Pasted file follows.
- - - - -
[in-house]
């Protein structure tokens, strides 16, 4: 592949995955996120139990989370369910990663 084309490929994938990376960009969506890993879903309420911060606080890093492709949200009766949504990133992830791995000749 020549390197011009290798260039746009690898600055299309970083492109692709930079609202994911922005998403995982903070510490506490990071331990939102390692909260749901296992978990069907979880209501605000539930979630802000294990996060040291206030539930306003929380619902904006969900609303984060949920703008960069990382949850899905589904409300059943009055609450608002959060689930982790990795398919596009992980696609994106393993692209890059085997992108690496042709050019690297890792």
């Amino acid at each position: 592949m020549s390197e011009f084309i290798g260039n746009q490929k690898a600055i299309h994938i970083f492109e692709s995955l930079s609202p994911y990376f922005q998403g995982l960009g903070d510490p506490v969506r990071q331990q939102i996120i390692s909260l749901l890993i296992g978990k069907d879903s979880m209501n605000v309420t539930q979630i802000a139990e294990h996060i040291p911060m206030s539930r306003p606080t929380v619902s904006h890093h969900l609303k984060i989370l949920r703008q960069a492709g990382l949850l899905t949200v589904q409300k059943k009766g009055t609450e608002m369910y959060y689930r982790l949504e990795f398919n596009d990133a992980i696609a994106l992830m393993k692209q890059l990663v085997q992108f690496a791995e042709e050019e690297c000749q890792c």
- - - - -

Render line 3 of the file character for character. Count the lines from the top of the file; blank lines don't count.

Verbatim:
């Amino acid at each position: 592949m020549s390197e011009f084309i290798g260039n746009q490929k690898a600055i299309h994938i970083f492109e692709s995955l930079s609202p994911y990376f922005q998403g995982l960009g903070d510490p506490v969506r990071q331990q939102i996120i390692s909260l749901l890993i296992g978990k069907d879903s979880m209501n605000v309420t539930q979630i802000a139990e294990h996060i040291p911060m206030s539930r306003p606080t929380v619902s904006h890093h969900l609303k984060i989370l949920r703008q960069a492709g990382l949850l899905t949200v589904q409300k059943k009766g009055t609450e608002m369910y959060y689930r982790l949504e990795f398919n596009d990133a992980i696609a994106l992830m393993k692209q890059l990663v085997q992108f690496a791995e042709e050019e690297c000749q890792c």